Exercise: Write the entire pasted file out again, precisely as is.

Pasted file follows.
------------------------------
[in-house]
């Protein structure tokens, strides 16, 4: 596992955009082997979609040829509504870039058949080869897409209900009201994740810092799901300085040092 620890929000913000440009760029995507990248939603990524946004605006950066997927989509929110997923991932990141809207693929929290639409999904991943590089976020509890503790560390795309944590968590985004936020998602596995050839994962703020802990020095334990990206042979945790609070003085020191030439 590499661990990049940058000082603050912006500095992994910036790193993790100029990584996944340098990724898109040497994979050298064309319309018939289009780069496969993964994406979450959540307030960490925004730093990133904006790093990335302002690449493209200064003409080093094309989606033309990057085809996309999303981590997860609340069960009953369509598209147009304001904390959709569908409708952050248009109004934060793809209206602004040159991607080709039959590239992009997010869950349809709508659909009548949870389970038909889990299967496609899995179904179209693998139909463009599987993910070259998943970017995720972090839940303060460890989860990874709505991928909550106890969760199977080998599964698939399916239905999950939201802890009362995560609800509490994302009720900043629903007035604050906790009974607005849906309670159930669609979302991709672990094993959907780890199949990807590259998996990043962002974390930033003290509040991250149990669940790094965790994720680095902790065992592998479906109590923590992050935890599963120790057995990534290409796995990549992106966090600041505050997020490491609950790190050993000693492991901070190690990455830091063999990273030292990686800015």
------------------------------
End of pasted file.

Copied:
[in-house]
């Protein structure tokens, strides 16, 4: 596992955009082997979609040829509504870039058949080869897409209900009201994740810092799901300085040092 620890929000913000440009760029995507990248939603990524946004605006950066997927989509929110997923991932990141809207693929929290639409999904991943590089976020509890503790560390795309944590968590985004936020998602596995050839994962703020802990020095334990990206042979945790609070003085020191030439 590499661990990049940058000082603050912006500095992994910036790193993790100029990584996944340098990724898109040497994979050298064309319309018939289009780069496969993964994406979450959540307030960490925004730093990133904006790093990335302002690449493209200064003409080093094309989606033309990057085809996309999303981590997860609340069960009953369509598209147009304001904390959709569908409708952050248009109004934060793809209206602004040159991607080709039959590239992009997010869950349809709508659909009548949870389970038909889990299967496609899995179904179209693998139909463009599987993910070259998943970017995720972090839940303060460890989860990874709505991928909550106890969760199977080998599964698939399916239905999950939201802890009362995560609800509490994302009720900043629903007035604050906790009974607005849906309670159930669609979302991709672990094993959907780890199949990807590259998996990043962002974390930033003290509040991250149990669940790094965790994720680095902790065992592998479906109590923590992050935890599963120790057995990534290409796995990549992106966090600041505050997020490491609950790190050993000693492991901070190690990455830091063999990273030292990686800015």